Keywords

Endoscopic Minimal invasive Thyroidectomy Cadaver study Anatomy Floor of the oral cavity 

Notes

Acknowledgments

The project was supported by Karl Storz GmbH, Tuttlingen, Germany and the New European Surgical Academy (NESA), Berlin, Germany.

Conflict of interest statement

There is no financial relationship with the organizations that sponsored the research. The authors declare that there is no conflict of interest.

References

  1. 1.
    Hüscher CS, Chiodini S, Napolitano G, Recher A (1997) Endoscopic right thyroid lobectomy. Surg Endosc 11:877–878CrossRefPubMedGoogle Scholar
  2. 2.
    Miccoli P, Berti P, Coute M, Bendinelli C, Marcocci C (1999) Minimally invasive surgery for thyroid small nodules: preliminary report. J Endocrinol Invest 22:849–851PubMedGoogle Scholar
  3. 3.
    Miccoli P, Berti P, Frustaci GL, Ambrosiani CE, Materazzi G (2006) Video-assisted thyroidectomy: indications and results. Langenbecks Arch Surg 391(2):68–71CrossRefPubMedGoogle Scholar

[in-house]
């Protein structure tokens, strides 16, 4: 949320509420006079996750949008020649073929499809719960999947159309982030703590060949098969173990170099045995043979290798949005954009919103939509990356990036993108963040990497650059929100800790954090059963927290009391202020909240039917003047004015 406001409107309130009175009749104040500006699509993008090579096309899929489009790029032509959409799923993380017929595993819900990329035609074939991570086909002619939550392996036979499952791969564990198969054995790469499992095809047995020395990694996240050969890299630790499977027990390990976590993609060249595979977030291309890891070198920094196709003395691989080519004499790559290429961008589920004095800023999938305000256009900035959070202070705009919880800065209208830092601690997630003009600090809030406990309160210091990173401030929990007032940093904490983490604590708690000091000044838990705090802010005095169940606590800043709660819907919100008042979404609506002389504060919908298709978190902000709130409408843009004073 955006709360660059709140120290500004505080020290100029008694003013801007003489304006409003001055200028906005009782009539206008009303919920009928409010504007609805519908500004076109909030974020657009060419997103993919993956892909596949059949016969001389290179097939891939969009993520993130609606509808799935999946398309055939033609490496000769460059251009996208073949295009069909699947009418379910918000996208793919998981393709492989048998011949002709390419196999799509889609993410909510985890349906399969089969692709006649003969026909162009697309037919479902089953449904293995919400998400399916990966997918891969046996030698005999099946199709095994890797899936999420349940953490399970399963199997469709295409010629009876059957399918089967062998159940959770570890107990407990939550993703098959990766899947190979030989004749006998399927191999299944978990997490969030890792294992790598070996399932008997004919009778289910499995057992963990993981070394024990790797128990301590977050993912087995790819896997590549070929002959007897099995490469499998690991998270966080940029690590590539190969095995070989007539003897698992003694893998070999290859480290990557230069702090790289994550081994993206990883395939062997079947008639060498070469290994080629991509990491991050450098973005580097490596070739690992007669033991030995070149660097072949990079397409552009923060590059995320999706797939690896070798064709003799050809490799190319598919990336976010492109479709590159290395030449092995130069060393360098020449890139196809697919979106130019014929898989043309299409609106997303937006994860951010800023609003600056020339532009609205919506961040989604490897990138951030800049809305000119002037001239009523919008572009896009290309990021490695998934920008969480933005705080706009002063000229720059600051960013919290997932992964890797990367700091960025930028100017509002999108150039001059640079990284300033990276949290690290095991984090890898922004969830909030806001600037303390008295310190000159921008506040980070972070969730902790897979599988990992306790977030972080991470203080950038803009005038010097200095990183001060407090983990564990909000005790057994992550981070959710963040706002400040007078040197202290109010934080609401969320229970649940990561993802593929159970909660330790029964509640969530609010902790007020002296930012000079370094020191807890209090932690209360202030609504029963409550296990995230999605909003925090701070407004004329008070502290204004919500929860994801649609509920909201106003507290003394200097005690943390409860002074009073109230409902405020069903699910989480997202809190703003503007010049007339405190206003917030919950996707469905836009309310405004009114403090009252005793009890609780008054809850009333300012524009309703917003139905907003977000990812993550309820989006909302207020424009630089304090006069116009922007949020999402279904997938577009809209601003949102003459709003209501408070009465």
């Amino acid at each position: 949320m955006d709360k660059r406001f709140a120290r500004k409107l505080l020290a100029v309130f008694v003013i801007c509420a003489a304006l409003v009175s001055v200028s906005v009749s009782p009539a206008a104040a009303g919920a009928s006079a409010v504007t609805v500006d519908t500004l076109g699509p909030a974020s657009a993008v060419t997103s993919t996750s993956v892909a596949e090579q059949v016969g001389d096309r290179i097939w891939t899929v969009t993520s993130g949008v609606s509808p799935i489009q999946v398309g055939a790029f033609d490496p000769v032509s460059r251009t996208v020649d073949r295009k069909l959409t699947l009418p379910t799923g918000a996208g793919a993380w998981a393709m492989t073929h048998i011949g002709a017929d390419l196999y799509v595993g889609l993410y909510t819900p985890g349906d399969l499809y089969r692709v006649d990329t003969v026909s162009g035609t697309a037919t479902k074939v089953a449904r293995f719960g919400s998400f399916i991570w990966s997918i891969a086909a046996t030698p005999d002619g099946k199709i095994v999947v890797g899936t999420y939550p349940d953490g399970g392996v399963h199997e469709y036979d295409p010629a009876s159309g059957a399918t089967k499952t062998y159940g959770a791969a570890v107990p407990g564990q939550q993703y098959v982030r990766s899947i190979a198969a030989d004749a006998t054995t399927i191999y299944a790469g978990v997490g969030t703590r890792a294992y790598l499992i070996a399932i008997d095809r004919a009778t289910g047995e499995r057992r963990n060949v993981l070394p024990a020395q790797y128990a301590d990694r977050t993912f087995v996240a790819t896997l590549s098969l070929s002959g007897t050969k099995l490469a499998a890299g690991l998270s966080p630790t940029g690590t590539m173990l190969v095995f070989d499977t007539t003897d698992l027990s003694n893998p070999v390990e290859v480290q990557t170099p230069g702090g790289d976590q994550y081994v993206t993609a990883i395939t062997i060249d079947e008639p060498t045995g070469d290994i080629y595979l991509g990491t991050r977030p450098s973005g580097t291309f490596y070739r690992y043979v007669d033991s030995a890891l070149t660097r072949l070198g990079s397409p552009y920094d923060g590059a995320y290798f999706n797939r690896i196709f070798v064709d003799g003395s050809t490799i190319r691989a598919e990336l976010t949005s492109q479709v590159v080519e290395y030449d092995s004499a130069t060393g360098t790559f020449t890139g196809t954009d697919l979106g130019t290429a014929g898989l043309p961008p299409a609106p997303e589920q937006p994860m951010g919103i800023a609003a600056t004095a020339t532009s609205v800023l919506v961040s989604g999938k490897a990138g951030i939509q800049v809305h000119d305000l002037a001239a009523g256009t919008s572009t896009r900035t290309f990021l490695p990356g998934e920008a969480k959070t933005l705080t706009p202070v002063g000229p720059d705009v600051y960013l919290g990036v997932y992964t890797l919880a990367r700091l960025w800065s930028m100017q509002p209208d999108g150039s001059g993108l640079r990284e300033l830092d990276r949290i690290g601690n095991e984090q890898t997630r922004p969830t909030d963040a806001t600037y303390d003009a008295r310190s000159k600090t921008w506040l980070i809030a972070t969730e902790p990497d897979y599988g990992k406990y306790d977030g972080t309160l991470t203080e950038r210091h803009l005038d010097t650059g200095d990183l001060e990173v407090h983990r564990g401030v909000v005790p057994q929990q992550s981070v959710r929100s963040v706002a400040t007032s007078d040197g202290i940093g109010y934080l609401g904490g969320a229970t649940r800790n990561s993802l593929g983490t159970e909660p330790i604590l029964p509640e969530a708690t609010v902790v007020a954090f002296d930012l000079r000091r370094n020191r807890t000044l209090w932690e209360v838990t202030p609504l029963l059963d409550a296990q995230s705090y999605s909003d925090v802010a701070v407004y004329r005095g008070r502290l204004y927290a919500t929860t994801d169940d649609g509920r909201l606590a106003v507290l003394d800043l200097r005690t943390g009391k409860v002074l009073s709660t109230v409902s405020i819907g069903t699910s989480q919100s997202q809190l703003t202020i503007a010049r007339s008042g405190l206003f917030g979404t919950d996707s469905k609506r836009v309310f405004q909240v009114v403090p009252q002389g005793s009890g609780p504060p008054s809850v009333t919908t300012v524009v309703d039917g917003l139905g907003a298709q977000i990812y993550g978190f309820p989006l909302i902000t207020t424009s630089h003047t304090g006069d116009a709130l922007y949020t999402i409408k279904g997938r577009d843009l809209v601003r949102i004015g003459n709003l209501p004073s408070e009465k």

4. 4.
    Miccoli P, Berti P, Raffaelli M, Materazzi G, Baldacci S, Rossi G (2001) Comparison between minimally invasive video-assisted thyroidectomy and conventional thyroidectomy: a prospective randomized study. Surgery 130(6):1039–1043CrossRefPubMedGoogle Scholar
  5. 5.
    Ruggieri M, Straniero A, Genderini M, D’Armiento M, Fumarola A, Trimboli P, Gargiulo P (2007) The eligibility of MIVA approach in thyroid surgery. Langenbecks Arch Surg 392:413–416CrossRefPubMedGoogle Scholar
  6. 6.
    Gagner M (1996) Endoscopic subtotal parathyroidectomy in patients with primary hyperparathyroidism. Br J Surg 83:875CrossRefPubMedGoogle Scholar
  7. 7.
    Brunt LM, Jones DB, Wu JS, Quasebarth MA, Meininger T, Soper NJ (1997) Experimental development of an endoscopic approach to neck exploration and parathyroidectomy. Surgery 122:893–901CrossRefPubMedGoogle Scholar
  8. 8.
    Naitoh T, Gagner M, Garcia-Ruiz A, Heniford BT (1998) Endoscopic endocrine surgery in the neck. An initial report of endoscopic subtotal parathyroidectomy. Surg Endosc 12:202–205CrossRefPubMedGoogle Scholar
  9. 9.
    Yeung GH (1998) Endoscopic surgery of the neck: a new frontier. Surg Laparosc Endosc 8:227–232CrossRefPubMedGoogle Scholar